On the other hand, the Bible says, “God has not given us a spirit of fear, but of power and of love and of a sound mind.” (2 Timothy 1:7) Christians who are ruled by fear are not ruled by God.

Religious Vetting is No Christian Virtue

Remember the Good Samaritan story in Luke 10:25-37? Like “Jew” at the time, “Samaritan” was both a national and religious distinction. Samaritan faith was a bastardization of Judaism, picking pieces from the Law and making their own quasi-Jewish faith.

And yet Jesus said this man, this Samaritan, showed godliness by loving the man who was beaten and robbed. More than the Jews who ignored him.

There is only One True God and only One Way to him: Jesus Christ. But remember these words of Jesus and know that even religious labels don’t guarantee holiness.

“Not everyone who says to Me, ‘Lord, Lord,’ shall enter the kingdom of heaven, but he who does the will of My Father in heaven. Many will say to Me in that day, ‘Lord, Lord, have we not prophesied in Your name, cast out demons in Your name, and done many wonders in Your name?’ And then I will declare to them, ‘I never knew you; depart from Me, you who practice lawlessness!'” –Matthew 7:21-23 (NKJV)

The Muslim Ban is No Christian Action

The executive order just doesn’t line up with the teachings and person of Christ. Never did he say, “Guard your life above all else.” Never did he say, “Go preach the Gospel, but only if it’s safe.” Jesus sent his disciples “as lambs among wolves,” even when he was alive (Matthew 10:16). True, he called for cunning and caution, but he still put them in danger for the sake of the Gospel.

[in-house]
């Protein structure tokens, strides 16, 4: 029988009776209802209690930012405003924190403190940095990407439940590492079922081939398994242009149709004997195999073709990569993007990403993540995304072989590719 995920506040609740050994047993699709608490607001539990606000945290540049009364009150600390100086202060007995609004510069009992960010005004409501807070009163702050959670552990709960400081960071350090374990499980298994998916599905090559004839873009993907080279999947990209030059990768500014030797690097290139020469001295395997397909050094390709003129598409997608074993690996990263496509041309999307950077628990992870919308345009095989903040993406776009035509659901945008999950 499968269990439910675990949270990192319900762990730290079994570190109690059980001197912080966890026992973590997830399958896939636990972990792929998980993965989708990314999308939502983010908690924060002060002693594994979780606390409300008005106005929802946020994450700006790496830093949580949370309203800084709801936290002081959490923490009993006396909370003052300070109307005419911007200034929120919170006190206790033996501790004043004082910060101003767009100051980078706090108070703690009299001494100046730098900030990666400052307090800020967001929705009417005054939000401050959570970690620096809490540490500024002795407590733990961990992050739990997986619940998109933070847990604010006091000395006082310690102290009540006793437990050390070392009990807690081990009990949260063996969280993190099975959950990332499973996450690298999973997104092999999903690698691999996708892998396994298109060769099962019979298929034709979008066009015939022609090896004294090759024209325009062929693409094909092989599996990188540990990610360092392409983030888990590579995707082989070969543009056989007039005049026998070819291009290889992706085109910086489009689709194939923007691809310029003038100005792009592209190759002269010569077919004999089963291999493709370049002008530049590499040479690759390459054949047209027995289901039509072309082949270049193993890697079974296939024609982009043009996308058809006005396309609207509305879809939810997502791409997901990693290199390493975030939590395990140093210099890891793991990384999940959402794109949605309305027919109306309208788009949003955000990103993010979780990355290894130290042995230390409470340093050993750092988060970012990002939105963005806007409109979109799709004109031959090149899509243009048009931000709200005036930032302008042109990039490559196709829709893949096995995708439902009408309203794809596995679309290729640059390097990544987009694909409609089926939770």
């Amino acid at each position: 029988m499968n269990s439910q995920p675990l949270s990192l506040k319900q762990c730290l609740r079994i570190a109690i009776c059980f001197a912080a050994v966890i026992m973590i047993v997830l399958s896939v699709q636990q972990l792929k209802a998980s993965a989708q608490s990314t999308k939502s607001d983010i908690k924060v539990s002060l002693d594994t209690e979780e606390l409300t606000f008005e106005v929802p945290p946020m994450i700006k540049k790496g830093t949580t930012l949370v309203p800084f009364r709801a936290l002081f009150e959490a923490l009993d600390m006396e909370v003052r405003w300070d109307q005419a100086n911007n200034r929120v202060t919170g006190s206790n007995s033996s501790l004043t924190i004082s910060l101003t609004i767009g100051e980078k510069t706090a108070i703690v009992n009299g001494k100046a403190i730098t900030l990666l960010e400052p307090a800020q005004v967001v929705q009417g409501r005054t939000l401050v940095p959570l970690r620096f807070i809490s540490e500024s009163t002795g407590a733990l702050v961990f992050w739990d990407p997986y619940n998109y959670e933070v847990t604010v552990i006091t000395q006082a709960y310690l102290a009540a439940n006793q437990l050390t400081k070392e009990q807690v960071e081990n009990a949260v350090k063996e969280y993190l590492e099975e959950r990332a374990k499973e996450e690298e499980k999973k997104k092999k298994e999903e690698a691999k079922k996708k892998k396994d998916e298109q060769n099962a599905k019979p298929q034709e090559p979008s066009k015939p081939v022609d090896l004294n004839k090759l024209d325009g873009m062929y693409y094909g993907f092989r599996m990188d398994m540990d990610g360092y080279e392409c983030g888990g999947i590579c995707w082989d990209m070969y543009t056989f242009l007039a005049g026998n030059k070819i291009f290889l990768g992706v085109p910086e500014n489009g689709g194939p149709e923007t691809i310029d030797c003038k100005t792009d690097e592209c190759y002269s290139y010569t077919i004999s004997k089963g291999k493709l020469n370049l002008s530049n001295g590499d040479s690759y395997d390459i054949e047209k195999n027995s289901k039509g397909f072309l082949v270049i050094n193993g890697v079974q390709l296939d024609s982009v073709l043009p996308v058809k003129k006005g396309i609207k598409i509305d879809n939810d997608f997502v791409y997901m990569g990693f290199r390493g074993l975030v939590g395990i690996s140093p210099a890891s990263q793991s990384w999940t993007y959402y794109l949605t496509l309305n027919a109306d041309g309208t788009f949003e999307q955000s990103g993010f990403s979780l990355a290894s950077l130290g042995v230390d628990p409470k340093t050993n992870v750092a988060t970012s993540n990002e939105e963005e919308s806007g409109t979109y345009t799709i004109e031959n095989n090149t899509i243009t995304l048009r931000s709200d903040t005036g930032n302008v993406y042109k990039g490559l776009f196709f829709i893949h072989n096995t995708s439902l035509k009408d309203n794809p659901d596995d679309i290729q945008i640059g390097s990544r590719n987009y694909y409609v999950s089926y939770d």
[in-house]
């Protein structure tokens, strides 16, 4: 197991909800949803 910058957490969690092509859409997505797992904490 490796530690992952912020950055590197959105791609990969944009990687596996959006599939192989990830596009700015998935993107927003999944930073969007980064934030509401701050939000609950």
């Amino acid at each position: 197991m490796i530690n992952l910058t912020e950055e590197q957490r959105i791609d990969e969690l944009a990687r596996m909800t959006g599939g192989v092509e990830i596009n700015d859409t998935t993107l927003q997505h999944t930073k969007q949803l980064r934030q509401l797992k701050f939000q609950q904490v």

Psalm 23 says, “Yea, though I walk through the valley of the shadow of death,” not “As I bypass the valley of the shadow of death.” Jesus said in countless scriptures that the Christian life is not a safe and comfortable one. Our Savior himself surrendered his body for the glory of God.

I don’t expect godliness from a nation or a president or a political policy. But I do expect godliness from Christians–Christ-followers. We Christians should not be overly concerned with our safety, our country, or religious war, but should be willing to suffer and put everything we know and love at risk for Christ’s glory.

And what is Christ’s glory? Reaching the non-Christians. Ministering to the outcast and downtrodden. Proclaiming his name across every nation, every race, every culture. It’s bringing Christ into every facet of reality.

This only happens with open borders, open arms, and open hearts.

A Final Warning